Facebook is changing the rules for its employees. The embattled company will now tie bonuses more to their work on social issues than to company growth, Fortune reports. The change will support the new goals announced last week by CEO Mark Zuckerberg. Those goals include maintaining user security and data privacy, per the Financial Times, and curbing the spread of fake news, hate speech, and misinformation through the site. The social media company is under pressure to improve its handling of all those issues. Facebook's nearly 36,000 employees were told of the change on Tuesday, but they don't know exactly how progress will be measured; that's up to a committee to decide.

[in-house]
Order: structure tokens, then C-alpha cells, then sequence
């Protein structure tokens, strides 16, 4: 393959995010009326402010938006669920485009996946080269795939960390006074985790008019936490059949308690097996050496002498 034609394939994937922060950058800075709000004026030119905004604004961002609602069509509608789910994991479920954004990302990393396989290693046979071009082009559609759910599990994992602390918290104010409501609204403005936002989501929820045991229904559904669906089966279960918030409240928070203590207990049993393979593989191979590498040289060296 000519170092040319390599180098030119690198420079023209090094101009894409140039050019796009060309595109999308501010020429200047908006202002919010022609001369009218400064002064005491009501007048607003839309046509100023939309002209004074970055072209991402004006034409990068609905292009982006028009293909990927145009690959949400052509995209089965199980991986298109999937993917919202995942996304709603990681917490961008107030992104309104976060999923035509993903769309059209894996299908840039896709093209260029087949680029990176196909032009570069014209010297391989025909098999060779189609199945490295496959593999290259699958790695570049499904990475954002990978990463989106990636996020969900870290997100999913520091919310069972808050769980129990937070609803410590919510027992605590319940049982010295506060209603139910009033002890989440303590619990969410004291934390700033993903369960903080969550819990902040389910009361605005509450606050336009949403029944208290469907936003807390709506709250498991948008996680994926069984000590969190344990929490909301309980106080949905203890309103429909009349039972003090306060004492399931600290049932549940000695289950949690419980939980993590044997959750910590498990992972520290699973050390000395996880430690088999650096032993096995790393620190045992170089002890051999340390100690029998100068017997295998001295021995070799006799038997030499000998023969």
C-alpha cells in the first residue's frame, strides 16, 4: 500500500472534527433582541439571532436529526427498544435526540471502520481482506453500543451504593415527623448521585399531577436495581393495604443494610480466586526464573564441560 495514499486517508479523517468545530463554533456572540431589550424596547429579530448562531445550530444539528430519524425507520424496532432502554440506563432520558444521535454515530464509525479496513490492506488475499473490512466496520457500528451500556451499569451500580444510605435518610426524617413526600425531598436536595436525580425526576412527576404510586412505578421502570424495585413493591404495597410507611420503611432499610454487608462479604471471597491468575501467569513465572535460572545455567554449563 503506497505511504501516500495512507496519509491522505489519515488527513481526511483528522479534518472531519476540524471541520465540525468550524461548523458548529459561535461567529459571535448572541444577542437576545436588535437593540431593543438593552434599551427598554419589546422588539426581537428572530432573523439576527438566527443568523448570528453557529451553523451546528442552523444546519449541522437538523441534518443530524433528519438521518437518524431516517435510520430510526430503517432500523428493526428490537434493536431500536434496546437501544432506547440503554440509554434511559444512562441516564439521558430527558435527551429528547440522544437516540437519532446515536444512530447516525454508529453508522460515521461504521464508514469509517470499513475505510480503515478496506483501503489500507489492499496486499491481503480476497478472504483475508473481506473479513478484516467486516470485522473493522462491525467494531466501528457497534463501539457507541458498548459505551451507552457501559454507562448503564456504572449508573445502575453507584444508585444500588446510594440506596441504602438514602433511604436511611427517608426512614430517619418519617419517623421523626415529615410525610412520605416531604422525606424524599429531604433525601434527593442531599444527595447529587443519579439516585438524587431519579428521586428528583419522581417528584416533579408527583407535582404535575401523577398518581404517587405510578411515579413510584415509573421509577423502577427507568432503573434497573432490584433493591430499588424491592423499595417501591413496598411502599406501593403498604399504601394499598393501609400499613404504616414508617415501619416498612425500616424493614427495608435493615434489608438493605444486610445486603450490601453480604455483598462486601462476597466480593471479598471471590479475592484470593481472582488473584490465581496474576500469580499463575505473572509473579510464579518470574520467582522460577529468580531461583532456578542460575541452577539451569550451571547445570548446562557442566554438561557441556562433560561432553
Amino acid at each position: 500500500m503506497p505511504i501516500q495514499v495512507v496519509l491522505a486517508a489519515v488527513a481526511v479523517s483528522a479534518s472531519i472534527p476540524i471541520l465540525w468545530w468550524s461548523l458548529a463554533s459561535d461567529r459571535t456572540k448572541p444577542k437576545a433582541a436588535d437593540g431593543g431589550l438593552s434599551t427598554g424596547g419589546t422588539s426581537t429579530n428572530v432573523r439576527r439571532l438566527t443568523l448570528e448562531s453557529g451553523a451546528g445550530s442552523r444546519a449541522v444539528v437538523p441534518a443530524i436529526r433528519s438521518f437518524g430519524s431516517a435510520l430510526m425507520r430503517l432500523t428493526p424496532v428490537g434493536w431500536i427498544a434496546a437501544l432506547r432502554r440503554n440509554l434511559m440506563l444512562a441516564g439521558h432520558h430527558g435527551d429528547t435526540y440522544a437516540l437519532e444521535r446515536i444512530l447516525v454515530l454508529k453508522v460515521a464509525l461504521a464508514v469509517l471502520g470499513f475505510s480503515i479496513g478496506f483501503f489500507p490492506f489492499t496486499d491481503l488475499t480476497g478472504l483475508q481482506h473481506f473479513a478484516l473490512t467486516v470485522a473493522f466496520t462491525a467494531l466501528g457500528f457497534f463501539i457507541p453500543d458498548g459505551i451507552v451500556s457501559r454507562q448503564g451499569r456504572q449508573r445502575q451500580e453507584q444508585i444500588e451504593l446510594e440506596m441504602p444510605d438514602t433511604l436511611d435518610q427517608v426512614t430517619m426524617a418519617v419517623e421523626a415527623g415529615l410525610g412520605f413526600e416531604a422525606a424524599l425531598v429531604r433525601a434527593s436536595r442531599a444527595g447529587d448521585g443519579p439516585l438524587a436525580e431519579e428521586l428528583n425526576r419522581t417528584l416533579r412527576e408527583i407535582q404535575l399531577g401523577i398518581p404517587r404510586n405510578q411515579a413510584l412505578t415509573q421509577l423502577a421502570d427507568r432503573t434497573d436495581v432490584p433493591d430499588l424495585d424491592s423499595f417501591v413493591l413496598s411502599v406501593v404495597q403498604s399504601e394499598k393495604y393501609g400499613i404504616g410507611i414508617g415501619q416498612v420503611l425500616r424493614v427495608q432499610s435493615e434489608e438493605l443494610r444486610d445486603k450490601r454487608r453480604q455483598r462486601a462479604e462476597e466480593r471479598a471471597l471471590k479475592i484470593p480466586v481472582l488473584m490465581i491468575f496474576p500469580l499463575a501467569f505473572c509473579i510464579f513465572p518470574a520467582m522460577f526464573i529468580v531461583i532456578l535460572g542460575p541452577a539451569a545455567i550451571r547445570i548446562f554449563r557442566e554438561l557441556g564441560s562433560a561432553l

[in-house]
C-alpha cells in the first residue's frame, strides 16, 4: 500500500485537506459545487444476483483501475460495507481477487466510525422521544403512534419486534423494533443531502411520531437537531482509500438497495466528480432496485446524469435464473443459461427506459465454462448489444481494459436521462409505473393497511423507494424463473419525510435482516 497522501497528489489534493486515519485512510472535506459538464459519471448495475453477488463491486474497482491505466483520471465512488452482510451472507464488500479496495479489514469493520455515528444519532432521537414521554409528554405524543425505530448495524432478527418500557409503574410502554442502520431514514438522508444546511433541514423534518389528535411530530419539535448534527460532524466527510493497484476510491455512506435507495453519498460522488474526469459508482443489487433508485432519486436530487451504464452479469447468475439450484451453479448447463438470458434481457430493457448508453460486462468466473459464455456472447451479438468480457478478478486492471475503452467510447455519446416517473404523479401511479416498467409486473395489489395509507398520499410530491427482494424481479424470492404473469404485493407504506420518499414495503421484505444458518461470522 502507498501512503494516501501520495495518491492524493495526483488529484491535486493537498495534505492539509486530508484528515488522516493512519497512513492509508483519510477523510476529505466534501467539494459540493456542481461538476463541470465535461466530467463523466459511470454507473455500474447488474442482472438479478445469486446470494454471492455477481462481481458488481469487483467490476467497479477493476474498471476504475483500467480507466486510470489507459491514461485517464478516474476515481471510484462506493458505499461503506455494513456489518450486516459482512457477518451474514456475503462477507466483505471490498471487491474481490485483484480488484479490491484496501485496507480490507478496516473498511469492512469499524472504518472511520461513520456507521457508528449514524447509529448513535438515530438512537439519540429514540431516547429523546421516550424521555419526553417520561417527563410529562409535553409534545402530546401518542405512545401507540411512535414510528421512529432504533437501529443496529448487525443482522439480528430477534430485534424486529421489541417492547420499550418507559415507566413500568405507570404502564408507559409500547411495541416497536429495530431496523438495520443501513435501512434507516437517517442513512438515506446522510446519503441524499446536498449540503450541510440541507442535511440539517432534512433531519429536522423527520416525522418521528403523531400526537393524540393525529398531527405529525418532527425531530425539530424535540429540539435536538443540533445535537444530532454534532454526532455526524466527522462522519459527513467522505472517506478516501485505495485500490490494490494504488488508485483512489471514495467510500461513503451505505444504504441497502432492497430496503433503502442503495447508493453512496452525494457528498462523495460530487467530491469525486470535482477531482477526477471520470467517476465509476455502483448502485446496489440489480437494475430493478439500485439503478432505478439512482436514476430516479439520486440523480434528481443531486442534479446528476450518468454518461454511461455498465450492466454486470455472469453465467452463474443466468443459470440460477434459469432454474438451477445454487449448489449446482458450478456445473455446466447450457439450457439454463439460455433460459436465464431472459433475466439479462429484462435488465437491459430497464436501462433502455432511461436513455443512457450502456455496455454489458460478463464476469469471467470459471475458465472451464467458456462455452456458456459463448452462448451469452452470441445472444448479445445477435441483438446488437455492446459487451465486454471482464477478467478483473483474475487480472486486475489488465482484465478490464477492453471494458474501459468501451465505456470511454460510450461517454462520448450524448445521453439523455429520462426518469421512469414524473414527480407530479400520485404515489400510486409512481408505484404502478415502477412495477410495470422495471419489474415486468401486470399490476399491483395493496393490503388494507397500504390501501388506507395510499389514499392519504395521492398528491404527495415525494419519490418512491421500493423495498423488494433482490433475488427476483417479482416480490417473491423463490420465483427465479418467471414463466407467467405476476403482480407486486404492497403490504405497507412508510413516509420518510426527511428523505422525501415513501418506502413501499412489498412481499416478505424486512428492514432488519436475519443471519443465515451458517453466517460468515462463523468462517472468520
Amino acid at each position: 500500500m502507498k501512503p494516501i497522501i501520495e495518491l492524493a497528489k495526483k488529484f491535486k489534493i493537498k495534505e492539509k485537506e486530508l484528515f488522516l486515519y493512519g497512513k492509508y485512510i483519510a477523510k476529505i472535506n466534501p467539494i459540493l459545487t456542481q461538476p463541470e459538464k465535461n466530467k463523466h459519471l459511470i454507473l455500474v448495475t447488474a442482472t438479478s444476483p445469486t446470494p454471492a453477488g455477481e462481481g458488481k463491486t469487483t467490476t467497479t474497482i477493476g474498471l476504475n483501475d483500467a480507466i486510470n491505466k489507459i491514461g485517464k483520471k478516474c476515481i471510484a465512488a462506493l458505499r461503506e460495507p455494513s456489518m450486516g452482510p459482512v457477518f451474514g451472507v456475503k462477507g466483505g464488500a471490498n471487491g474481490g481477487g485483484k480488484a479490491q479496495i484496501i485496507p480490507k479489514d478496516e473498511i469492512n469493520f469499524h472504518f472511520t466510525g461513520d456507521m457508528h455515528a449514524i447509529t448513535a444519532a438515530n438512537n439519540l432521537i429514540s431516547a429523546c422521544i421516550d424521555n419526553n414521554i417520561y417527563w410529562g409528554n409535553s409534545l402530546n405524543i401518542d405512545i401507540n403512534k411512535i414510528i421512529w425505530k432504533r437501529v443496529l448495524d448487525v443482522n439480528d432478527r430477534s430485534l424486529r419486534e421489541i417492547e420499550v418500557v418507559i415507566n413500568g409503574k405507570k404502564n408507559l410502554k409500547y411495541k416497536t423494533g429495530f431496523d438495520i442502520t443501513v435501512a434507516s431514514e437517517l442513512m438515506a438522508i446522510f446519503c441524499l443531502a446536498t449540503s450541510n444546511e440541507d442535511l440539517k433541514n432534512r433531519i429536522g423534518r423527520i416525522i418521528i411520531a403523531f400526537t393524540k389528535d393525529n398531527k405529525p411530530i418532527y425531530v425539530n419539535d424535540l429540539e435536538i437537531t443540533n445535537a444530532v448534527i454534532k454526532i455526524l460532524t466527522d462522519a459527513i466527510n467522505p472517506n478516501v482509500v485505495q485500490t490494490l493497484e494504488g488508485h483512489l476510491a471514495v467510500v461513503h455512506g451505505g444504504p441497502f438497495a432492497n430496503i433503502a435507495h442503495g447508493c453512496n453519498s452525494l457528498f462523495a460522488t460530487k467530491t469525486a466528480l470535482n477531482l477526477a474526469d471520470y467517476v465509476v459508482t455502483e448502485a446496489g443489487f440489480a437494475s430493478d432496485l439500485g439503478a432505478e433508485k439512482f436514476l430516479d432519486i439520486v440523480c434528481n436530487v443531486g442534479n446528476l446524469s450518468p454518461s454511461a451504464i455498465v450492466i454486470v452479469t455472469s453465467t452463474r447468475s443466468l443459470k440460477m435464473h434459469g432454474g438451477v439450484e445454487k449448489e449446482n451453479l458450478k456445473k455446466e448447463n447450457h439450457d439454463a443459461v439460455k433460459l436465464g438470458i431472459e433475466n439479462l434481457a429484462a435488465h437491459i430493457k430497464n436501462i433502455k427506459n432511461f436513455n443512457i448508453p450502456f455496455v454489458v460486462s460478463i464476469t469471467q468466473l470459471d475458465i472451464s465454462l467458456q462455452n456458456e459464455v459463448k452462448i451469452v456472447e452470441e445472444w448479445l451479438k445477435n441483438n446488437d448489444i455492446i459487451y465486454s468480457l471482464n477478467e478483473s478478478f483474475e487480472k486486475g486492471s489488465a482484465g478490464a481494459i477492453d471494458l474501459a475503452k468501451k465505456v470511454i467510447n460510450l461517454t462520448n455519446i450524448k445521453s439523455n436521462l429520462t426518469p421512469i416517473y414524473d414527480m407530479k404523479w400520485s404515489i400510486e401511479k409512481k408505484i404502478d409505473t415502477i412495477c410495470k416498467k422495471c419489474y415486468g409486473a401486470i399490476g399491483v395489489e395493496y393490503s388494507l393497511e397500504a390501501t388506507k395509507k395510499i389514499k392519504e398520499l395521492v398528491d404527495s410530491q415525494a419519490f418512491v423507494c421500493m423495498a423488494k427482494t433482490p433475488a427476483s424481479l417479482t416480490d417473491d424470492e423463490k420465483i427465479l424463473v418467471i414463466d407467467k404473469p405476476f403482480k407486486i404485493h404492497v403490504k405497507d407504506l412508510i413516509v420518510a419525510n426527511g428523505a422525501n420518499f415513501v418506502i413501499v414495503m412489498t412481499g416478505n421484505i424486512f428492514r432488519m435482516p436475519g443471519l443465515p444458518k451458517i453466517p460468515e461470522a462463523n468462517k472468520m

"This particular change is designed to ensure that we are incentivizing people to keep making progress on the major social issues facing the internet and our company," Facebook said in a statement. The company itself faces incentives to improve, as well: The SEC is considering imposing its largest fine ever over the Cambridge Analytica scandal, in which a political consulting firm was able to obtain the personal data of 87 million Facebook users, the Washington Post reported last month. The company says it has taken steps on these issues, including more than tripling the number of employees and contractors working on safety and security in the past few years, to 30,000. The breaches sparked a #deletefacebook movement last year; still, Facebook surpassed forecasts for earnings and revenues last quarter, per CNBC. (Read more Facebook stories.)